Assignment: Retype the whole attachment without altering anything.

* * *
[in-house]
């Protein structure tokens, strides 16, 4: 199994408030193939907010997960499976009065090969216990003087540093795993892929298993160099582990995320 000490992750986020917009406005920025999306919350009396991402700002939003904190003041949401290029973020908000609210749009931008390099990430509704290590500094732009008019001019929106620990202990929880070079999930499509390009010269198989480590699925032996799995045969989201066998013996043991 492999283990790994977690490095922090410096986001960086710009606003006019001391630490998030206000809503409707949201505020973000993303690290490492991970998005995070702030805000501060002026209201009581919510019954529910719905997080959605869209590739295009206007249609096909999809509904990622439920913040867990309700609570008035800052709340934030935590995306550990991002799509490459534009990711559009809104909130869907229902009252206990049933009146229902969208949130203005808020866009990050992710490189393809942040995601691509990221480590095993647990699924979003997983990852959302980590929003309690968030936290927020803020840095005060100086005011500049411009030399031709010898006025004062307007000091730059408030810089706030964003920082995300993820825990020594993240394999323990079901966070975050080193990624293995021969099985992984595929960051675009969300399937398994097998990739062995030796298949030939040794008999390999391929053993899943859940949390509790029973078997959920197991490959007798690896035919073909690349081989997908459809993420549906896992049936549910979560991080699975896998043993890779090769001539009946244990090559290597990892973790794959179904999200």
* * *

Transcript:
[in-house]
């Protein structure tokens, strides 16, 4: 199994408030193939907010997960499976009065090969216990003087540093795993892929298993160099582990995320 000490992750986020917009406005920025999306919350009396991402700002939003904190003041949401290029973020908000609210749009931008390099990430509704290590500094732009008019001019929106620990202990929880070079999930499509390009010269198989480590699925032996799995045969989201066998013996043991 492999283990790994977690490095922090410096986001960086710009606003006019001391630490998030206000809503409707949201505020973000993303690290490492991970998005995070702030805000501060002026209201009581919510019954529910719905997080959605869209590739295009206007249609096909999809509904990622439920913040867990309700609570008035800052709340934030935590995306550990991002799509490459534009990711559009809104909130869907229902009252206990049933009146229902969208949130203005808020866009990050992710490189393809942040995601691509990221480590095993647990699924979003997983990852959302980590929003309690968030936290927020803020840095005060100086005011500049411009030399031709010898006025004062307007000091730059408030810089706030964003920082995300993820825990020594993240394999323990079901966070975050080193990624293995021969099985992984595929960051675009969300399937398994097998990739062995030796298949030939040794008999390999391929053993899943859940949390509790029973078997959920197991490959007798690896035919073909690349081989997908459809993420549906896992049936549910979560991080699975896998043993890779090769001539009946244990090559290597990892973790794959179904999200």